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CALCULATING THE HOUSE EDGE FOR ANY NUMBER OF DECKS AND BLACKJACK RULE SET
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CALCULATING THE HOUSE EDGE FOR ANY NUMBER OF DECKS AND ANY BLACKJACK RULE SET
By Arnold Snyder
(From Blackbelt in Blackjack, 3rd Edition, Cardoza Publishing 2005)
© 2005 Arnold Snyder
Quick Link to Charts for Effects of Rules on House Edge
Counting is Not Enough
Many card counters believe that as long as a game is called “blackjack,” and is being offered by a legitimate casino, they can win by applying their counting systems. But the fact is that while some games can be beaten by card counting strategies many can’t, and table conditions make the difference.
This article will give you simple guidelines you can follow that will help to keep you from throwing your money away in unbeatable games.
First, let’s define table conditions. There are four distinct conditions of any blackjack game that directly affect the profit potential for card counters:
1. The number of decks in play. In U.S. casinos, this may currently range from one to eight.
2. Rules. There are about two dozen common rule variations, and dozens more uncommon variations, in U.S. casinos.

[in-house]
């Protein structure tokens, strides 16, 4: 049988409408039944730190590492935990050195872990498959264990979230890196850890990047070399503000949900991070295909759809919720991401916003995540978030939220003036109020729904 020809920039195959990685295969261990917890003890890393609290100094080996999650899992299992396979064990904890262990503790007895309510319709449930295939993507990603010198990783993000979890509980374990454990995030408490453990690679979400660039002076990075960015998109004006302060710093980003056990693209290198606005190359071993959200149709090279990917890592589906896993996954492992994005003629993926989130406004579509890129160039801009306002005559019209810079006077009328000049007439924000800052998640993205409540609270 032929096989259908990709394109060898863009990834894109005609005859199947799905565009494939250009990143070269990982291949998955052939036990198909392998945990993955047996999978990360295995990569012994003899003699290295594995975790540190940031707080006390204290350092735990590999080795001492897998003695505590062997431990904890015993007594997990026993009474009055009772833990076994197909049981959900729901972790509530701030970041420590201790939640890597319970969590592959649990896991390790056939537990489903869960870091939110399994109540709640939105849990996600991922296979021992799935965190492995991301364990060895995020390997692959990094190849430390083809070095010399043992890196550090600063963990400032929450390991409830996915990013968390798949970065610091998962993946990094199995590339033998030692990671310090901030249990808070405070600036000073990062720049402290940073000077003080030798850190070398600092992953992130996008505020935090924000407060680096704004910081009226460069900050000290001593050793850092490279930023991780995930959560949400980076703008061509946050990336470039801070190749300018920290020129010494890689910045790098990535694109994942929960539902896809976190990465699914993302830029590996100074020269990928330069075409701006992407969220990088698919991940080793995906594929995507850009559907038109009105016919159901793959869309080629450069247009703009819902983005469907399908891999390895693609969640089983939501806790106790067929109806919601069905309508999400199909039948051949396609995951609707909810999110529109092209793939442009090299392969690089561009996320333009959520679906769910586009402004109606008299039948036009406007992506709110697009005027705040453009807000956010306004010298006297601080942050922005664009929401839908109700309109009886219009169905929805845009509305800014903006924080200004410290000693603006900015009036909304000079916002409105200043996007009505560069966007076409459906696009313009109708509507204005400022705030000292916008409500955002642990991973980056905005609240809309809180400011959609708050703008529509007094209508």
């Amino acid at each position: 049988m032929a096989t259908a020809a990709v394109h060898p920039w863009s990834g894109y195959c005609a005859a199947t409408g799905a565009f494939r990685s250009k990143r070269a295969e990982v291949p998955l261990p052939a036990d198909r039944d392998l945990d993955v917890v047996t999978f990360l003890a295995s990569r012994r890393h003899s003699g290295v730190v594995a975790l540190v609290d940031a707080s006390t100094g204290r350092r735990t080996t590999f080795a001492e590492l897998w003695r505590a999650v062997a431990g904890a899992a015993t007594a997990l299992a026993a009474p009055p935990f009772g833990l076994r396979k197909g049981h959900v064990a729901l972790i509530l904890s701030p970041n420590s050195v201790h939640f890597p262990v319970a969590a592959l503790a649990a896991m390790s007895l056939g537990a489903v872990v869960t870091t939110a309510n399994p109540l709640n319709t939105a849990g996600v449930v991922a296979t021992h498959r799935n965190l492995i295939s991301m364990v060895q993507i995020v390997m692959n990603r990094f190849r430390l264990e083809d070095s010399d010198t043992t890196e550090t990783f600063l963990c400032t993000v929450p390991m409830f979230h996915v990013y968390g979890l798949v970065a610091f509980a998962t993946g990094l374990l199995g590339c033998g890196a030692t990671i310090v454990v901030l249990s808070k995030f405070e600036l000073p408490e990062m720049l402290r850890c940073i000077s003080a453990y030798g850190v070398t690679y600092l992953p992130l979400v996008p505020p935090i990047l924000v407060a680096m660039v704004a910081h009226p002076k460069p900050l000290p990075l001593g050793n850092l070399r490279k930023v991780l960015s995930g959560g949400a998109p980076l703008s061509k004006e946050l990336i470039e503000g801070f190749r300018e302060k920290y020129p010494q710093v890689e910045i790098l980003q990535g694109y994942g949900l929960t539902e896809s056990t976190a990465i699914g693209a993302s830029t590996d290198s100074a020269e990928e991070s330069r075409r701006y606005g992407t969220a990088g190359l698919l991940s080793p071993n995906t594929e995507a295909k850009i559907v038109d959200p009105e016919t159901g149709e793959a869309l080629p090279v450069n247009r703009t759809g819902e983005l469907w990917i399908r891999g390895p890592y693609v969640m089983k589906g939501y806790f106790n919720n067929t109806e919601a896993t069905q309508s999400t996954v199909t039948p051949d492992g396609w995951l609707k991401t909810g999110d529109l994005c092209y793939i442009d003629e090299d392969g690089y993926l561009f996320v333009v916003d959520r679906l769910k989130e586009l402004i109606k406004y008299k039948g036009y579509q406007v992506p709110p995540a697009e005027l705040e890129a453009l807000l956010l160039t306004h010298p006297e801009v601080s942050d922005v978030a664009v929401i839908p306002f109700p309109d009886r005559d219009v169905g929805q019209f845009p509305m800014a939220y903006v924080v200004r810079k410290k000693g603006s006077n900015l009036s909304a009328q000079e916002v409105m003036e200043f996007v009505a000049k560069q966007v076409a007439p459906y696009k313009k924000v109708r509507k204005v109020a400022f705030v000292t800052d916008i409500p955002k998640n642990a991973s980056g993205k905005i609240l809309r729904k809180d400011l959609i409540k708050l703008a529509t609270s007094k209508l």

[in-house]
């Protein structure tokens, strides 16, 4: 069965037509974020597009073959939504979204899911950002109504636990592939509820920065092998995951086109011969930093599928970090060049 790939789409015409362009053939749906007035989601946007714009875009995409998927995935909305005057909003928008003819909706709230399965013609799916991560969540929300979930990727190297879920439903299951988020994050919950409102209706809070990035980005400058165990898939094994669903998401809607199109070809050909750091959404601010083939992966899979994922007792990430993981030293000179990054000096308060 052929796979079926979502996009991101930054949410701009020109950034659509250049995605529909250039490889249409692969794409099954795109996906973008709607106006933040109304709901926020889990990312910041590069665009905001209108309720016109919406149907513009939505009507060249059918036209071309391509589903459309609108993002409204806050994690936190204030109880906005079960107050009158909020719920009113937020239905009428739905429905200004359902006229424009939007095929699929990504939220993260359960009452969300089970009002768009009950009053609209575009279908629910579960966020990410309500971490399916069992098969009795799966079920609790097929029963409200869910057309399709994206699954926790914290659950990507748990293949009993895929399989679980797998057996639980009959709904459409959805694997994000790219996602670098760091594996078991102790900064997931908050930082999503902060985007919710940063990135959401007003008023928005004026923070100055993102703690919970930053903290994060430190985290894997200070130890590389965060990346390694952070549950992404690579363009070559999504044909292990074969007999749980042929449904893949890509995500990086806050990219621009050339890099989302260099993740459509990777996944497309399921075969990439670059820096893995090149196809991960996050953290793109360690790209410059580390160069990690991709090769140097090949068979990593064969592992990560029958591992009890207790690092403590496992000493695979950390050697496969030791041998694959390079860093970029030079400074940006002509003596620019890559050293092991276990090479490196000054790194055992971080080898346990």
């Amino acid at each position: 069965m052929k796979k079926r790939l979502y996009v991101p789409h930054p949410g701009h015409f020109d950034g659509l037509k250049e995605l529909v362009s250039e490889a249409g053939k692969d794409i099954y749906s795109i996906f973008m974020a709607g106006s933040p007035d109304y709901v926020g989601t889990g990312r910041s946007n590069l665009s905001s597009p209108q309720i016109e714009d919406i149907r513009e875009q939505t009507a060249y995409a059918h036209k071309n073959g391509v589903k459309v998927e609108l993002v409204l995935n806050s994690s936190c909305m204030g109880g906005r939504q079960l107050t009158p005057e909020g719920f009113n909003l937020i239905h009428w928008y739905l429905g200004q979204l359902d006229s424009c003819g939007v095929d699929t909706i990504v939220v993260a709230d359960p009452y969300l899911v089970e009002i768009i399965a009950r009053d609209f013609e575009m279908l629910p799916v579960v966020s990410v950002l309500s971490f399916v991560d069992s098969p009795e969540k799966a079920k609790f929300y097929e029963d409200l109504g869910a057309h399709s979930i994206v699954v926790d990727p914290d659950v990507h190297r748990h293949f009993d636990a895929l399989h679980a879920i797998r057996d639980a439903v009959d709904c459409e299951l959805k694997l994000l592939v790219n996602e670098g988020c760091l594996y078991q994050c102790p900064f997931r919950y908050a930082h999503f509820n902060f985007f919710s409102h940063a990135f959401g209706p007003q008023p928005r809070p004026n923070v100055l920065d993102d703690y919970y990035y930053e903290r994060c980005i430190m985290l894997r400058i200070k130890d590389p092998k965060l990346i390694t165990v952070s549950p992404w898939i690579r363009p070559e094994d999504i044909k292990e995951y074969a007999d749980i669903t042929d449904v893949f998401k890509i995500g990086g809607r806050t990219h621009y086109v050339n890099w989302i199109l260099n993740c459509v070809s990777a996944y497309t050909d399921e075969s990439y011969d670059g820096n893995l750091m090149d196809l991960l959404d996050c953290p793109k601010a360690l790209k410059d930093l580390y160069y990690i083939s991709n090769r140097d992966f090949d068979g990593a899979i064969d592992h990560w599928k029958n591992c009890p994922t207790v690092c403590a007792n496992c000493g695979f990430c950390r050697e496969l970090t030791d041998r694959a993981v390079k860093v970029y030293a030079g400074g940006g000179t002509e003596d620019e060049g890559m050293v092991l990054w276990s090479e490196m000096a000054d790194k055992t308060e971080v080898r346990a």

3. Crowd conditions. You may be the only player at the table, or one of as many as seven. Crowded tables mean fewer hands per hour and lower earnings for card counters.
4. Depth of deal, or deck penetration, between shuffles. Anywhere from 2% to 90% of the cards may be dealt out.
The Depth of the Deal (Penetration)
Of all of these table conditions, penetration is by far the most important. When I published my first book, The Blackjack Formula, in 1980, many players were skeptical of the weight I gave to the effect of deck penetration. No other authors had mentioned penetration as an important factor up to that time, and I received numerous letters from players who simply could not believe that there was any great difference in profitability between a single-deck Reno game with 55% penetration and one with 65% penetration. “10% is only five cards!” one player wrote to me. "Yet your formula shows the advantage almost doubling with the same 1 to 4 spread. That’s impossible!” Other card counters, who were playing 4-deck downtown Vegas games with 70% penetration and 1 to 4 spreads, were incredulous of my claim that such a small spread, with such poor penetration, left them with barely a tenth of a percent advantage over the house.